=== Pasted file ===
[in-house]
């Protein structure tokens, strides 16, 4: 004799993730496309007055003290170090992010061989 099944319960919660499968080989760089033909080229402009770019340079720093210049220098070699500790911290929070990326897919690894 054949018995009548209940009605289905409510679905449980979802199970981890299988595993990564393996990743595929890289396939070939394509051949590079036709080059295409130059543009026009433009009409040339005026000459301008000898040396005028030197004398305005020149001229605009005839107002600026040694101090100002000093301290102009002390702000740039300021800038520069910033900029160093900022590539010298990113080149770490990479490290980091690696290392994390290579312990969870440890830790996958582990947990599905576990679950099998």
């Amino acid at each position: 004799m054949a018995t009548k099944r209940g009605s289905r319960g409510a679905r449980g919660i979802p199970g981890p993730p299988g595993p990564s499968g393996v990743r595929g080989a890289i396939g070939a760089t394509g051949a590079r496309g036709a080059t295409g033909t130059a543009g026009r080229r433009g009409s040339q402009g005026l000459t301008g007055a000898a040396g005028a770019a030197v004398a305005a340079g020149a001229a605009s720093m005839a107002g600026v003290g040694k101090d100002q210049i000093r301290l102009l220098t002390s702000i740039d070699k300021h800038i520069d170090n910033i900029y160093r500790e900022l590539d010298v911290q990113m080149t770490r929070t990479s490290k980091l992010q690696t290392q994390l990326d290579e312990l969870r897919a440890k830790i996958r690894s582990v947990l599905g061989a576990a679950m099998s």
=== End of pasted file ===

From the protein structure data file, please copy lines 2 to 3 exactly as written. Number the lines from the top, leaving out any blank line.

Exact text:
């Protein structure tokens, strides 16, 4: 004799993730496309007055003290170090992010061989 099944319960919660499968080989760089033909080229402009770019340079720093210049220098070699500790911290929070990326897919690894 054949018995009548209940009605289905409510679905449980979802199970981890299988595993990564393996990743595929890289396939070939394509051949590079036709080059295409130059543009026009433009009409040339005026000459301008000898040396005028030197004398305005020149001229605009005839107002600026040694101090100002000093301290102009002390702000740039300021800038520069910033900029160093900022590539010298990113080149770490990479490290980091690696290392994390290579312990969870440890830790996958582990947990599905576990679950099998």
């Amino acid at each position: 004799m054949a018995t009548k099944r209940g009605s289905r319960g409510a679905r449980g919660i979802p199970g981890p993730p299988g595993p990564s499968g393996v990743r595929g080989a890289i396939g070939a760089t394509g051949a590079r496309g036709a080059t295409g033909t130059a543009g026009r080229r433009g009409s040339q402009g005026l000459t301008g007055a000898a040396g005028a770019a030197v004398a305005a340079g020149a001229a605009s720093m005839a107002g600026v003290g040694k101090d100002q210049i000093r301290l102009l220098t002390s702000i740039d070699k300021h800038i520069d170090n910033i900029y160093r500790e900022l590539d010298v911290q990113m080149t770490r929070t990479s490290k980091l992010q690696t290392q994390l990326d290579e312990l969870r897919a440890k830790i996958r690894s582990v947990l599905g061989a576990a679950m099998s």